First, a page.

WASHINGTON, Nov. 19 (UPI) -- Twenty years ago, Ronald Reagan ran for office against government, beginning an era of denigrating public service, scoffing at people in federal jobs, pushing privatization of government services and tangling with government unions.
When aircraft controllers went on strike in 1981, Reagan fired 2,000 of them, sweeping aside warnings of passenger danger and using military controllers and management personnel to keep the planes flying. Republicans became heroes to every corporation chafing under safety inspections or environmental cleanup orders.
Cutting government employees has often been used to reduce regulation or inspection, leaving the public with the sense the government is protecting their safety when in fact the agency was disarmed.
The best and the brightest who flocked to government in the 1960s went to Wall Street or corporations in the 1980s, and those people who chose federal public service, particularly in regulatory agencies, were harried and hounded by lobbyists and special interest groups.
President George W. Bush came to office on an almost identical platform as Reagan, denigrating Washington and talking about cutting federal service further and moving even sensitive government tasks to private companies.
Now Bush finds himself facing repeated contradictions over this central Republican theme.
The men and women who rushed to aid the victims of the World Trade Center bombing and the Pentagon were government employees: New York firemen, Arlington County rescue squad workers, police officers and hospital workers. Hundreds died saving the lives of others.
These are the same people Bush lauds with almost every public breath. New York is a blue-collar town and a union town and most of the public service heroes were in a union.
When anthrax struck the Postal Service and four employees died, others flocked to work, keeping the world's largest postal service running, asking only that they be treated and protected as quickly as others.
It was certainly not pay or monetary reward that induced those people to stay on the job despite personal danger. It was the esprit de corps of public service, the sense of what John Kennedy's great challenge posed: ask not what your country can do for you -- ask what you can do for your country.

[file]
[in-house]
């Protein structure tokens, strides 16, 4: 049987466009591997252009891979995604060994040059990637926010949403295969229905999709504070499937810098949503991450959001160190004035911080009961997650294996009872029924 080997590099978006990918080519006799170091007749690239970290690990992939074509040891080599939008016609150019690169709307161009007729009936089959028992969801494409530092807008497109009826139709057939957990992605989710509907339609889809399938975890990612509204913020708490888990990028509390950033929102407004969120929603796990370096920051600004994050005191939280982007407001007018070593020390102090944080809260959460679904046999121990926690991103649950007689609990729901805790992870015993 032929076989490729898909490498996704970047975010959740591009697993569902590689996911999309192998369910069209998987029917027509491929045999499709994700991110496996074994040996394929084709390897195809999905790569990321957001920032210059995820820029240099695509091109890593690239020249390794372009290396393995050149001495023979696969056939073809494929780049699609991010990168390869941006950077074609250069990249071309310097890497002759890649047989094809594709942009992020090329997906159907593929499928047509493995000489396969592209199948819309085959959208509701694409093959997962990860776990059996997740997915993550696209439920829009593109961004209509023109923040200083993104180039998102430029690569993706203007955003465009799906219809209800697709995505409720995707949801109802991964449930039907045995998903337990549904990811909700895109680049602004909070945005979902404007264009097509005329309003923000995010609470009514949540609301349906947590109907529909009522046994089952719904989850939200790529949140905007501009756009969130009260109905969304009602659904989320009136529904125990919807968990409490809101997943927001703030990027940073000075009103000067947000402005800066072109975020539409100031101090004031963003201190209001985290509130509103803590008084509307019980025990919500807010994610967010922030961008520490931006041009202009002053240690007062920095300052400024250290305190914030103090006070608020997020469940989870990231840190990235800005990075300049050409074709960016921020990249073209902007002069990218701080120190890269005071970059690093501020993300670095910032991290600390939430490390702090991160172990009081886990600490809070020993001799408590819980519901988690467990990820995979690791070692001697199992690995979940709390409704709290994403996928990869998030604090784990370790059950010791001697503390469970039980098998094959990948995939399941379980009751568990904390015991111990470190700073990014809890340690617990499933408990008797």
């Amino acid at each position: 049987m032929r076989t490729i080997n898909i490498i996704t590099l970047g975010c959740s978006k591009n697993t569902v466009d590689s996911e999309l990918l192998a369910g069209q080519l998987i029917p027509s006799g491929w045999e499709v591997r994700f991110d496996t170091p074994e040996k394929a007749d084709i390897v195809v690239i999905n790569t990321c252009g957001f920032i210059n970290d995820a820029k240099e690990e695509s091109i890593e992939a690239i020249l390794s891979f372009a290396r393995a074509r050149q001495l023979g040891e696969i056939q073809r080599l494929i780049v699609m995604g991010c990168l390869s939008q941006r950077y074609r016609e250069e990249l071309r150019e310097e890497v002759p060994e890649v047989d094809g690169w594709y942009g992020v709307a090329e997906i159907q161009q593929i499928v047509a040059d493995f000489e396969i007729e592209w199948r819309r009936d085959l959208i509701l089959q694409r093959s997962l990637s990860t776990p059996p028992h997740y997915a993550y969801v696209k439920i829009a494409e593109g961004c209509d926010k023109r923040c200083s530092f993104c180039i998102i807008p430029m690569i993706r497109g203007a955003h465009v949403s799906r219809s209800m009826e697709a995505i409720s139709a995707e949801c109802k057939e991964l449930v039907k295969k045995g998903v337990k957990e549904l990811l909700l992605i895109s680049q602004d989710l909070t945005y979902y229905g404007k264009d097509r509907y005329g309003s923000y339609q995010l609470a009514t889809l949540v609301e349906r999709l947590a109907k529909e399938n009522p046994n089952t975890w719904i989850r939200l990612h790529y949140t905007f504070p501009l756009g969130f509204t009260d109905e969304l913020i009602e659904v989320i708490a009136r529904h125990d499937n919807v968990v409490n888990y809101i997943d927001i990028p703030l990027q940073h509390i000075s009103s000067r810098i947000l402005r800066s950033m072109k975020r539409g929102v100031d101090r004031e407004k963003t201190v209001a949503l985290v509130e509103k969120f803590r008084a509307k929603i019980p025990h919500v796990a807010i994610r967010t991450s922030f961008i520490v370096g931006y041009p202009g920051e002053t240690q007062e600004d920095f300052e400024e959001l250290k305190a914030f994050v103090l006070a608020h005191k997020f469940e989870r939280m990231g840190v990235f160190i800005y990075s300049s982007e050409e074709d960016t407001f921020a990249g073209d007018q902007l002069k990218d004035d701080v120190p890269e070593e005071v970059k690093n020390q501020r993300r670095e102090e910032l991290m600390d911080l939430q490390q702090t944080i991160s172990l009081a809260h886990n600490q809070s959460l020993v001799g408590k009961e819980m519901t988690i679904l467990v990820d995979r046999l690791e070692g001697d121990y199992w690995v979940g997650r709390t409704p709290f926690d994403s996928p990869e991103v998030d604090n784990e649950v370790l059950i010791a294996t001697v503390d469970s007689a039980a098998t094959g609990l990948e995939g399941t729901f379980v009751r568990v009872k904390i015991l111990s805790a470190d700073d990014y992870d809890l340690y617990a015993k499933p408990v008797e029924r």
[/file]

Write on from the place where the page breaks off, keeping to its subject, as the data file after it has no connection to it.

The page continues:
But when it came to airport security, President Bush and the House Republican leadership delayed the public safety bill for almost two months to keep 28,000 baggage handler jobs from becoming federal employment. Bush's reason was that it was "more flexible" because they could be fired.
The real reason was the Reagan legacy. Texas Republican Dick Armey came clean about it during the debate. He said they didn't want the 28,000 workers to be federalized because they might join a government union and the union would contribute to the Democratic campaign.
For this, millions of Americans were delayed two months in getting the airport safety that they thought the government was providing anyway. Yet the repeated reputation of the Department of Transportation and the FAA is for failing to make the airline industry enforce safety rules.
Would the marginal workers of the private security companies, ill-trained and dispirited, making minimum wage or a little above, stay at their posts in an airport emergency? Would they have the esprit de corps to confront the dangerous passenger and coolly call security officers?
Anyone who has gone through a baggage security system in recent months would doubt that. The president is unfamiliar with the dangerous state of the airports. Anybody who rides on his plane is screened by the Secret Service.
There are other jobs -- like investigating the background of government employees and security at many government agencies -- that have been privatized over recent years and should be brought back under federal service.
Bush is fighting a war on three fronts and discovering something other war presidents have learned: to win you have to be willing to let old political values and objectives slide.
Texas Republican Kay Bailey Hutchison saved the bill for the president by overcoming the right-wing House leadership. Who will help the president on the next one?